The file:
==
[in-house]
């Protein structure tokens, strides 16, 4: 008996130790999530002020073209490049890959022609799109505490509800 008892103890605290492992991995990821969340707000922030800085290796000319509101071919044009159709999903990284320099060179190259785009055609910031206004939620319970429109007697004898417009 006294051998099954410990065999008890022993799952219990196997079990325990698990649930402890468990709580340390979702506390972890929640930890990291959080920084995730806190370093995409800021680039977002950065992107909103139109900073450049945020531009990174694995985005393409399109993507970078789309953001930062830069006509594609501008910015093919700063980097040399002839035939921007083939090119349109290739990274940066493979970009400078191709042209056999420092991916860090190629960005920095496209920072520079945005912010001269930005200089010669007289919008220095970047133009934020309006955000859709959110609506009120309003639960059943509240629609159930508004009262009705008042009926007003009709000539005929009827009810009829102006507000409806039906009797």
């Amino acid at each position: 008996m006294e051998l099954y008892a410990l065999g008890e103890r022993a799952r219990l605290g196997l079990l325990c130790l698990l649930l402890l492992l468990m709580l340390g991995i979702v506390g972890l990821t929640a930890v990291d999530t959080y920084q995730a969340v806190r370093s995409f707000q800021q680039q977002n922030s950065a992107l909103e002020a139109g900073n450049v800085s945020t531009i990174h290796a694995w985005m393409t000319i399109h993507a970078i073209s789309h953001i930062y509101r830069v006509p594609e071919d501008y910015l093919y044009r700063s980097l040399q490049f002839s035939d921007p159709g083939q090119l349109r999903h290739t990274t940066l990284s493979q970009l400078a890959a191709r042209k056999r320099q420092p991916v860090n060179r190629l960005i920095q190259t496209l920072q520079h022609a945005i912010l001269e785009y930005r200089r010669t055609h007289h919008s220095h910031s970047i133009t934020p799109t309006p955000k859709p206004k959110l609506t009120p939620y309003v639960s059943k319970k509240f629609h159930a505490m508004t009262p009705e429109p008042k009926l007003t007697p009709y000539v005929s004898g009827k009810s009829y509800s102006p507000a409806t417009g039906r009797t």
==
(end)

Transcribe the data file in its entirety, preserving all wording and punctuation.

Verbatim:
[in-house]
């Protein structure tokens, strides 16, 4: 008996130790999530002020073209490049890959022609799109505490509800 008892103890605290492992991995990821969340707000922030800085290796000319509101071919044009159709999903990284320099060179190259785009055609910031206004939620319970429109007697004898417009 006294051998099954410990065999008890022993799952219990196997079990325990698990649930402890468990709580340390979702506390972890929640930890990291959080920084995730806190370093995409800021680039977002950065992107909103139109900073450049945020531009990174694995985005393409399109993507970078789309953001930062830069006509594609501008910015093919700063980097040399002839035939921007083939090119349109290739990274940066493979970009400078191709042209056999420092991916860090190629960005920095496209920072520079945005912010001269930005200089010669007289919008220095970047133009934020309006955000859709959110609506009120309003639960059943509240629609159930508004009262009705008042009926007003009709000539005929009827009810009829102006507000409806039906009797």
């Amino acid at each position: 008996m006294e051998l099954y008892a410990l065999g008890e103890r022993a799952r219990l605290g196997l079990l325990c130790l698990l649930l402890l492992l468990m709580l340390g991995i979702v506390g972890l990821t929640a930890v990291d999530t959080y920084q995730a969340v806190r370093s995409f707000q800021q680039q977002n922030s950065a992107l909103e002020a139109g900073n450049v800085s945020t531009i990174h290796a694995w985005m393409t000319i399109h993507a970078i073209s789309h953001i930062y509101r830069v006509p594609e071919d501008y910015l093919y044009r700063s980097l040399q490049f002839s035939d921007p159709g083939q090119l349109r999903h290739t990274t940066l990284s493979q970009l400078a890959a191709r042209k056999r320099q420092p991916v860090n060179r190629l960005i920095q190259t496209l920072q520079h022609a945005i912010l001269e785009y930005r200089r010669t055609h007289h919008s220095h910031s970047i133009t934020p799109t309006p955000k859709p206004k959110l609506t009120p939620y309003v639960s059943k319970k509240f629609h159930a505490m508004t009262p009705e429109p008042k009926l007003t007697p009709y000539v005929s004898g009827k009810s009829y509800s102006p507000a409806t417009g039906r009797t």